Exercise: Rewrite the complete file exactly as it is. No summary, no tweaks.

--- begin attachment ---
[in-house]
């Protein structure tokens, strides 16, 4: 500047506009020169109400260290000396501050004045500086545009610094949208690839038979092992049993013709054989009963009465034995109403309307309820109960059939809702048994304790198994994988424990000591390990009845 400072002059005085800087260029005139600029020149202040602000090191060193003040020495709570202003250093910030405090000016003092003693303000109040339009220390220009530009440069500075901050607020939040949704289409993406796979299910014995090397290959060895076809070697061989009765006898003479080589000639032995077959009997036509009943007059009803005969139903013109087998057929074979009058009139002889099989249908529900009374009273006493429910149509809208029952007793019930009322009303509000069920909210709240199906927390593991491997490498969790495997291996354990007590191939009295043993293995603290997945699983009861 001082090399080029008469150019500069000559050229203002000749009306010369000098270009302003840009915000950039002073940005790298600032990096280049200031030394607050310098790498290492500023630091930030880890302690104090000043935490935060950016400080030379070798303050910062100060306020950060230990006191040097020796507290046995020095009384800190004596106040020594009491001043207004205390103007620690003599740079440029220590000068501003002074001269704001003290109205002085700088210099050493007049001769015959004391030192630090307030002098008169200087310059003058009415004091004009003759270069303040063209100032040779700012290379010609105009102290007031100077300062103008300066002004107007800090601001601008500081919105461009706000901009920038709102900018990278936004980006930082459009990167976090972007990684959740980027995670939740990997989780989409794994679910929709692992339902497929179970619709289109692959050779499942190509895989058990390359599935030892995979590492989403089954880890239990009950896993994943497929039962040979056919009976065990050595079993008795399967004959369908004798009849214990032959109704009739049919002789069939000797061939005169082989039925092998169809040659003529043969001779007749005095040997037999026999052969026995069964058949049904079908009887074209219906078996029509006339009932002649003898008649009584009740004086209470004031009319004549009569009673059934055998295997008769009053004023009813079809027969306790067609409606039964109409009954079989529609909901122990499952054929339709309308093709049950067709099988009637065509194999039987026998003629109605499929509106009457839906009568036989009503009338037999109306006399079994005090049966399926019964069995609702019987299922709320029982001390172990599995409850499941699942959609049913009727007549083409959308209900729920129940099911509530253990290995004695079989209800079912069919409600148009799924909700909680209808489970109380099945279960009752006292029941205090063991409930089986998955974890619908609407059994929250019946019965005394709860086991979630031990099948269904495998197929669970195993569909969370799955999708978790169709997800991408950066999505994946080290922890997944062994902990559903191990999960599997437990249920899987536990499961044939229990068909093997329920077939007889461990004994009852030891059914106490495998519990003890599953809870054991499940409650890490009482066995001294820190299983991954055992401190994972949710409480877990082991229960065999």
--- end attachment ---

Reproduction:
[in-house]
């Protein structure tokens, strides 16, 4: 500047506009020169109400260290000396501050004045500086545009610094949208690839038979092992049993013709054989009963009465034995109403309307309820109960059939809702048994304790198994994988424990000591390990009845 400072002059005085800087260029005139600029020149202040602000090191060193003040020495709570202003250093910030405090000016003092003693303000109040339009220390220009530009440069500075901050607020939040949704289409993406796979299910014995090397290959060895076809070697061989009765006898003479080589000639032995077959009997036509009943007059009803005969139903013109087998057929074979009058009139002889099989249908529900009374009273006493429910149509809208029952007793019930009322009303509000069920909210709240199906927390593991491997490498969790495997291996354990007590191939009295043993293995603290997945699983009861 001082090399080029008469150019500069000559050229203002000749009306010369000098270009302003840009915000950039002073940005790298600032990096280049200031030394607050310098790498290492500023630091930030880890302690104090000043935490935060950016400080030379070798303050910062100060306020950060230990006191040097020796507290046995020095009384800190004596106040020594009491001043207004205390103007620690003599740079440029220590000068501003002074001269704001003290109205002085700088210099050493007049001769015959004391030192630090307030002098008169200087310059003058009415004091004009003759270069303040063209100032040779700012290379010609105009102290007031100077300062103008300066002004107007800090601001601008500081919105461009706000901009920038709102900018990278936004980006930082459009990167976090972007990684959740980027995670939740990997989780989409794994679910929709692992339902497929179970619709289109692959050779499942190509895989058990390359599935030892995979590492989403089954880890239990009950896993994943497929039962040979056919009976065990050595079993008795399967004959369908004798009849214990032959109704009739049919002789069939000797061939005169082989039925092998169809040659003529043969001779007749005095040997037999026999052969026995069964058949049904079908009887074209219906078996029509006339009932002649003898008649009584009740004086209470004031009319004549009569009673059934055998295997008769009053004023009813079809027969306790067609409606039964109409009954079989529609909901122990499952054929339709309308093709049950067709099988009637065509194999039987026998003629109605499929509106009457839906009568036989009503009338037999109306006399079994005090049966399926019964069995609702019987299922709320029982001390172990599995409850499941699942959609049913009727007549083409959308209900729920129940099911509530253990290995004695079989209800079912069919409600148009799924909700909680209808489970109380099945279960009752006292029941205090063991409930089986998955974890619908609407059994929250019946019965005394709860086991979630031990099948269904495998197929669970195993569909969370799955999708978790169709997800991408950066999505994946080290922890997944062994902990559903191990999960599997437990249920899987536990499961044939229990068909093997329920077939007889461990004994009852030891059914106490495998519990003890599953809870054991499940409650890490009482066995001294820190299983991954055992401190994972949710409480877990082991229960065999």